That's a question that thousands of people in Alberta, Saskatchewan and British Columbia faced this past summer, as an unusually high number of forest fires swept across the western half of the country.
Dealing with the repercussions of that 10-minute question was just one of the things Perron Goodyear dealt with as part of The Salvation Army's response to the disaster.
Perron is the divisional director of emergency and disaster services for the London and Windsor region of Ontario. He headed west this past July to provide additional support to The Salvation Army's efforts in Saskatchewan.
Having previously deployed to disasters as close to home as the 2011 Goderich, Ont., tornado and relief efforts in the United States after hurricane Ike in 2008, what he found on the ground in Saskatoon came as little surprise.
“Our role was to provide meals three times a day and snacks,” he says. “We were also providing clothing, which we did through vouchers. Then folks were able to visit our thrift store in town.”
Trying to assist evacuees with as much support as possible, The Salvation Army also arranged for other necessities such as laundry, baby formula and toiletries. Perron noted that despite the advance warnings, many of those who arrived at the centre had little more than a bag of belongings, having been forced to leave their homes in just minutes.
“With the fire situation in flux day after day,” Perron says, “evacuees had no idea if it was going to be three days or three weeks before they could return to their communities—if they had a home to go back to at all.”
When disaster strikes, many people think they can take care of themselves and are prepared for almost anything that comes their way. Perron disagrees.
Even though many agencies try to encourage awareness through events such as Emergency Preparedness Week, Perron feels there's a sense of complacency where people feel “something like that is never going to happen here.”
With more severe weather watches and warnings occurring now than in the past, it's important to educate the public on knowing the difference between the two and taking it seriously.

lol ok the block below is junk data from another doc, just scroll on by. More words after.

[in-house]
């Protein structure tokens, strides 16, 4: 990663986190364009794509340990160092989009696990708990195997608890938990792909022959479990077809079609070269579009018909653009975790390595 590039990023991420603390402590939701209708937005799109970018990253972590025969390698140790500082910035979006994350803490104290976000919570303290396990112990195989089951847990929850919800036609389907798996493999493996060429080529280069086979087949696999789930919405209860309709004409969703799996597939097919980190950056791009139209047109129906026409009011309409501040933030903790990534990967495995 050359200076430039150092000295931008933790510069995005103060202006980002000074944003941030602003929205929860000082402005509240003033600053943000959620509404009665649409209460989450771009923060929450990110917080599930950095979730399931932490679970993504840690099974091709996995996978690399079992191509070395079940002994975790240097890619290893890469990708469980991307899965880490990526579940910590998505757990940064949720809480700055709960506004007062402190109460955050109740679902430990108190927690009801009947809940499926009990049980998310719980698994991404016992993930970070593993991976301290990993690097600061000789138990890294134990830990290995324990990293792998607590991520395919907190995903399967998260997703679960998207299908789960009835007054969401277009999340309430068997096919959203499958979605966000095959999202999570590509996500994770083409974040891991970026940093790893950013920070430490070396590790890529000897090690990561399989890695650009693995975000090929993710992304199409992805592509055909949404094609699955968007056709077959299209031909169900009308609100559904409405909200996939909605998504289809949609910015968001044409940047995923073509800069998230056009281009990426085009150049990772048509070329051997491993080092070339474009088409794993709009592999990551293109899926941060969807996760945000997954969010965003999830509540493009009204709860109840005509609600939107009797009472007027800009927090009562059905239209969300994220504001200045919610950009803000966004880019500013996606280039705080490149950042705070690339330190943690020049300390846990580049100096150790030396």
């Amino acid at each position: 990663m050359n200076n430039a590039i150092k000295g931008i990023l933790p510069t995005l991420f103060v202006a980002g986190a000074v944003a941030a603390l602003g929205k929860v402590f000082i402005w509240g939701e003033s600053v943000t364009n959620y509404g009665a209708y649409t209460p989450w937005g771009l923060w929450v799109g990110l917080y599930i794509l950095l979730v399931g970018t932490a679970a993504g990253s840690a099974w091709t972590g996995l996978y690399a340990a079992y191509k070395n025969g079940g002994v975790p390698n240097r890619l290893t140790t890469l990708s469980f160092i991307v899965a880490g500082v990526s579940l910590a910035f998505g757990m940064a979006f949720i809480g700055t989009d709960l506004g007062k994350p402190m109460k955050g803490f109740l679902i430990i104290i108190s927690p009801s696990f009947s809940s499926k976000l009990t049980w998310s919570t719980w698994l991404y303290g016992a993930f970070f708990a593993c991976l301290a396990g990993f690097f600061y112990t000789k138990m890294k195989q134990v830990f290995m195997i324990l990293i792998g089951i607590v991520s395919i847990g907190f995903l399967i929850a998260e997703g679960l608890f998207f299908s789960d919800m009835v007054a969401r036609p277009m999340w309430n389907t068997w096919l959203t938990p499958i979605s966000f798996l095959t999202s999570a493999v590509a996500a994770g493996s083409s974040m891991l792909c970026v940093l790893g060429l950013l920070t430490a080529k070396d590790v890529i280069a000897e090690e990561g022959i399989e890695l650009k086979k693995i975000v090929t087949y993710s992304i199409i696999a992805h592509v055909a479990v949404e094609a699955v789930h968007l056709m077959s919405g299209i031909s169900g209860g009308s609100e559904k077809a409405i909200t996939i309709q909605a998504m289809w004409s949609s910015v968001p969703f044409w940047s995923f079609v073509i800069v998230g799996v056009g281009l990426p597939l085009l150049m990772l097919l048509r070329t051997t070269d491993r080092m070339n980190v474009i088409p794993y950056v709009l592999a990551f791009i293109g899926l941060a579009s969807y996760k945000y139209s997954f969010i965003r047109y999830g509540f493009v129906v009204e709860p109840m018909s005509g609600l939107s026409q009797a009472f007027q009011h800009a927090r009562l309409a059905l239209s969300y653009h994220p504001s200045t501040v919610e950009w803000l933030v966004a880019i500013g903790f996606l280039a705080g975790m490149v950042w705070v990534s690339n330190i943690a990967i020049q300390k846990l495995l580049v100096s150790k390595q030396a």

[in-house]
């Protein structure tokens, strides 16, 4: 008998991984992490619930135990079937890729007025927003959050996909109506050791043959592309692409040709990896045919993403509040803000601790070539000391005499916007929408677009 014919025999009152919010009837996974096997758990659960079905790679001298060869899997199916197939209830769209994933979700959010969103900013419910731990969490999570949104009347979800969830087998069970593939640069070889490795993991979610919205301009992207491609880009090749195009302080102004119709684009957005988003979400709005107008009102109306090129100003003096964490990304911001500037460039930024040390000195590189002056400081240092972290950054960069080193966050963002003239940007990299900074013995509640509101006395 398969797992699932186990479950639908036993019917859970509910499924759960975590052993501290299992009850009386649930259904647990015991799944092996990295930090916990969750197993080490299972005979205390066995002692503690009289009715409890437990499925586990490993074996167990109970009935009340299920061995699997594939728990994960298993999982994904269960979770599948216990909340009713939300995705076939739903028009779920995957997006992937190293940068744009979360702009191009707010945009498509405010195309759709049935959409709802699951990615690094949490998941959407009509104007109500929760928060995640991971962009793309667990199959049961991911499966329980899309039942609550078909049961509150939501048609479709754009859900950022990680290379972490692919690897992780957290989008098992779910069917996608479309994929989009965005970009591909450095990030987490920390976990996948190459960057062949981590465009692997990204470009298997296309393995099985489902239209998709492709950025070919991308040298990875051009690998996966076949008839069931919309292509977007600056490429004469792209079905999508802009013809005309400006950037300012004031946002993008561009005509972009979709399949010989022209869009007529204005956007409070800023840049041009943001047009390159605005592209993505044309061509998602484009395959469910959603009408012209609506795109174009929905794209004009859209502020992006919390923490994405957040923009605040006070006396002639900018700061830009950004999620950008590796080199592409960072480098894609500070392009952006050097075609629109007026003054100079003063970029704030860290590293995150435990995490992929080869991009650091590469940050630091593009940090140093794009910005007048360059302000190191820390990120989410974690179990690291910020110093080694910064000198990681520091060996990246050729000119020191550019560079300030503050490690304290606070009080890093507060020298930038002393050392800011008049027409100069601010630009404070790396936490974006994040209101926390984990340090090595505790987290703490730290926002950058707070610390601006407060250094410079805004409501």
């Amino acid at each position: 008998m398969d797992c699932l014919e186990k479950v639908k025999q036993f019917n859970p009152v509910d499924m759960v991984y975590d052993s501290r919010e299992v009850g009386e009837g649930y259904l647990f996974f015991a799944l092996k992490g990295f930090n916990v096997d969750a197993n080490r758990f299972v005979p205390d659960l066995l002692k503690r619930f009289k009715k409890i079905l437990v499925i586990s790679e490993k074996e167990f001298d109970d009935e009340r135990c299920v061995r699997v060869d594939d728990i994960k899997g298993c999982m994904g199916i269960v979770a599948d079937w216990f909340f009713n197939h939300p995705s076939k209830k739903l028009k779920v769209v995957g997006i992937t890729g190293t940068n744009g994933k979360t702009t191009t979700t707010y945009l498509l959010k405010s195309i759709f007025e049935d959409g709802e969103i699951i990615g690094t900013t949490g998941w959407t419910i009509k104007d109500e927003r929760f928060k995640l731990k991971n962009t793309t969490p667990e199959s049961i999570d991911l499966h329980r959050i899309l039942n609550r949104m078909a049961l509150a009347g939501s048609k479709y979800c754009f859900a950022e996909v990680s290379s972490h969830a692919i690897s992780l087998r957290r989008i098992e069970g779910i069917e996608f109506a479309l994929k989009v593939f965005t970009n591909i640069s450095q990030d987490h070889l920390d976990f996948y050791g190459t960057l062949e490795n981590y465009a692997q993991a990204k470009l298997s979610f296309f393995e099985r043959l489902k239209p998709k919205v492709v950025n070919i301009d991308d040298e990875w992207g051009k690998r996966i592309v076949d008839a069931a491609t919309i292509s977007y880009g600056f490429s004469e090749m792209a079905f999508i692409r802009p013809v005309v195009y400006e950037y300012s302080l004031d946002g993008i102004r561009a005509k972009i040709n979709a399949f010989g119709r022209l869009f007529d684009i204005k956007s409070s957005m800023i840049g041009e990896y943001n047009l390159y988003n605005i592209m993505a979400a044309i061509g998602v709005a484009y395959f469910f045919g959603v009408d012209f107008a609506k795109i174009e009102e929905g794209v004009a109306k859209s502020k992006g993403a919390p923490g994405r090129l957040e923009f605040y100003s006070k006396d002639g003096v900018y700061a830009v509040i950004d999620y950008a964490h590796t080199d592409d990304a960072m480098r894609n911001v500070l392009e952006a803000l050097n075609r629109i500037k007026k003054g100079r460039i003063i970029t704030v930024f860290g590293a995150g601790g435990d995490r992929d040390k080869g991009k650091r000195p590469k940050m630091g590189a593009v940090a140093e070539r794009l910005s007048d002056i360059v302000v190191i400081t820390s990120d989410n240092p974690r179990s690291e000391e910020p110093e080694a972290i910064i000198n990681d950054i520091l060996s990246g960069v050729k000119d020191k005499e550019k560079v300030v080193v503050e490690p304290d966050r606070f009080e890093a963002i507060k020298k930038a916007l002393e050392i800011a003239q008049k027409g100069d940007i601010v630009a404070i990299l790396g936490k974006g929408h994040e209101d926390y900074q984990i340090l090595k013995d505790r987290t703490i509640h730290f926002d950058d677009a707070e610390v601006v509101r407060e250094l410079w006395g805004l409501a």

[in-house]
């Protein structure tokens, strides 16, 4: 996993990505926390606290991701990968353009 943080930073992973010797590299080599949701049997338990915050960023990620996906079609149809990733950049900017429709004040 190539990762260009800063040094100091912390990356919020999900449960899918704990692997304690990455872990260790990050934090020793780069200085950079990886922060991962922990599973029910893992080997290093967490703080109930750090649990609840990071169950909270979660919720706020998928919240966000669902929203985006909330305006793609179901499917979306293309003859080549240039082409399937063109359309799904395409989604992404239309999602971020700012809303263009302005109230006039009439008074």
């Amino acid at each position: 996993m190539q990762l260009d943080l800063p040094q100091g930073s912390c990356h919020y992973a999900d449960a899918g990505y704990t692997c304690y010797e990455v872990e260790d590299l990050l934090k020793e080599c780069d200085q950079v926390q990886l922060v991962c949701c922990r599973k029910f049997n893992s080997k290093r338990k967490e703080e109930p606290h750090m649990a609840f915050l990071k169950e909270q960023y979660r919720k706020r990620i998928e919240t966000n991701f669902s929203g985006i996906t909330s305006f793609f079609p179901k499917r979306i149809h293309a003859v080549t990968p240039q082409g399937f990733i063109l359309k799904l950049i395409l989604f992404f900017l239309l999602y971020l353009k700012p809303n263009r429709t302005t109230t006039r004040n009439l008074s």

“A watch is saying that the conditions are right for severe weather, a warning means it is occurring or imminent,” he says. “We recommend that people be prepared to be self-sufficient for up to 72 hours after something strikes. It could take that long for emergency personnel to get to you, depending on the severity of the situation.”
To help do that, Perron advises compiling a basic emergency kit, which includes not only food and water but also items such as a manual can opener, extra batteries and even cash.
“While The Salvation Army does its best to be ready and to support as many people as possible when disaster strikes, it's important that people are ready to take care of themselves first,” says Perron.
Basic Emergency Kit Items
- Two litres of water per person per day. Include small bottles that can be carried easily in case of an evacuation order.
- Food that won't spoil such as canned food, energy bars and dried food. Remember to replace the food and water once a year.
- Manual can opener.
- Flashlight and batteries.
- First-aid kit.
- Special item needs, such as prescription medications, infant formula or equipment for people with disabilities. Extra keys for your car and house.
- Cash such as small bills—travellers cheques are also useful—and change for payphones.
(Reprinted from London Community News, August 16, 2015)